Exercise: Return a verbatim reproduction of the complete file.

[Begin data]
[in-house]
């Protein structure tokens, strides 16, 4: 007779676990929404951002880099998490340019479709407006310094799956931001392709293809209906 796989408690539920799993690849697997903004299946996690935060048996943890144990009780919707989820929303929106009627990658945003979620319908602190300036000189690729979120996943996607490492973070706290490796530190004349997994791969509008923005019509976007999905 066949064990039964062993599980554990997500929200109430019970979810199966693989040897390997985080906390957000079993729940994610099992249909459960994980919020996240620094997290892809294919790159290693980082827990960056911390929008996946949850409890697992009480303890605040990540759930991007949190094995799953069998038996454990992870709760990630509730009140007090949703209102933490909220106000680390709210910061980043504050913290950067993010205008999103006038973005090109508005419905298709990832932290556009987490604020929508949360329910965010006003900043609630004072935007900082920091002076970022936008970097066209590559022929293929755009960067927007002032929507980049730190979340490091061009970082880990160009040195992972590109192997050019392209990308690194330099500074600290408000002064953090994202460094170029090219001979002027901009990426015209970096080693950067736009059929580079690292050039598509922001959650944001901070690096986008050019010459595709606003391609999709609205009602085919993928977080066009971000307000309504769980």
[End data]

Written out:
[in-house]
């Protein structure tokens, strides 16, 4: 007779676990929404951002880099998490340019479709407006310094799956931001392709293809209906 796989408690539920799993690849697997903004299946996690935060048996943890144990009780919707989820929303929106009627990658945003979620319908602190300036000189690729979120996943996607490492973070706290490796530190004349997994791969509008923005019509976007999905 066949064990039964062993599980554990997500929200109430019970979810199966693989040897390997985080906390957000079993729940994610099992249909459960994980919020996240620094997290892809294919790159290693980082827990960056911390929008996946949850409890697992009480303890605040990540759930991007949190094995799953069998038996454990992870709760990630509730009140007090949703209102933490909220106000680390709210910061980043504050913290950067993010205008999103006038973005090109508005419905298709990832932290556009987490604020929508949360329910965010006003900043609630004072935007900082920091002076970022936008970097066209590559022929293929755009960067927007002032929507980049730190979340490091061009970082880990160009040195992972590109192997050019392209990308690194330099500074600290408000002064953090994202460094170029090219001979002027901009990426015209970096080693950067736009059929580079690292050039598509922001959650944001901070690096986008050019010459595709606003391609999709609205009602085919993928977080066009971000307000309504769980």